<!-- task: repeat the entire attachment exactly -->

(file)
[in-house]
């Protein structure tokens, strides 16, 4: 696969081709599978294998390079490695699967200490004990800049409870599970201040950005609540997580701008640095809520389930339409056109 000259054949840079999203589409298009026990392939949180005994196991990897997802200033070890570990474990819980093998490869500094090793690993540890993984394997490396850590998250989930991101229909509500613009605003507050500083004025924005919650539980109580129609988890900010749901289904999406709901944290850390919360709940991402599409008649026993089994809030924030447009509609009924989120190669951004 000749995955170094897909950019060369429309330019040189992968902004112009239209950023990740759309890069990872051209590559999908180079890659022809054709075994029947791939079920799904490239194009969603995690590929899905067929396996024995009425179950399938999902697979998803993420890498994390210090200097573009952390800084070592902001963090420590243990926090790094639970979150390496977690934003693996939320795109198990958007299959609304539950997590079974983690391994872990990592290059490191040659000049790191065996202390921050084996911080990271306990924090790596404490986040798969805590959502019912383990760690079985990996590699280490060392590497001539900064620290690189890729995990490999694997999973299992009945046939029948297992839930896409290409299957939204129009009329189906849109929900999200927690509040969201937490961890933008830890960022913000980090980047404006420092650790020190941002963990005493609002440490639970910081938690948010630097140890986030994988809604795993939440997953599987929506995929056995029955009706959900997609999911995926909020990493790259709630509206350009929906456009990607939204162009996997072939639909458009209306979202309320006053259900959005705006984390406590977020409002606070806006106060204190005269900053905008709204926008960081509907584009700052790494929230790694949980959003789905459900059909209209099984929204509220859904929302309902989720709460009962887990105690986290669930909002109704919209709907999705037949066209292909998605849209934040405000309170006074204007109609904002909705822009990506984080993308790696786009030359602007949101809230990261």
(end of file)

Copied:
[in-house]
């Protein structure tokens, strides 16, 4: 696969081709599978294998390079490695699967200490004990800049409870599970201040950005609540997580701008640095809520389930339409056109 000259054949840079999203589409298009026990392939949180005994196991990897997802200033070890570990474990819980093998490869500094090793690993540890993984394997490396850590998250989930991101229909509500613009605003507050500083004025924005919650539980109580129609988890900010749901289904999406709901944290850390919360709940991402599409008649026993089994809030924030447009509609009924989120190669951004 000749995955170094897909950019060369429309330019040189992968902004112009239209950023990740759309890069990872051209590559999908180079890659022809054709075994029947791939079920799904490239194009969603995690590929899905067929396996024995009425179950399938999902697979998803993420890498994390210090200097573009952390800084070592902001963090420590243990926090790094639970979150390496977690934003693996939320795109198990958007299959609304539950997590079974983690391994872990990592290059490191040659000049790191065996202390921050084996911080990271306990924090790596404490986040798969805590959502019912383990760690079985990996590699280490060392590497001539900064620290690189890729995990490999694997999973299992009945046939029948297992839930896409290409299957939204129009009329189906849109929900999200927690509040969201937490961890933008830890960022913000980090980047404006420092650790020190941002963990005493609002440490639970910081938690948010630097140890986030994988809604795993939440997953599987929506995929056995029955009706959900997609999911995926909020990493790259709630509206350009929906456009990607939204162009996997072939639909458009209306979202309320006053259900959005705006984390406590977020409002606070806006106060204190005269900053905008709204926008960081509907584009700052790494929230790694949980959003789905459900059909209209099984929204509220859904929302309902989720709460009962887990105690986290669930909002109704919209709907999705037949066209292909998605849209934040405000309170006074204007109609904002909705822009990506984080993308790696786009030359602007949101809230990261």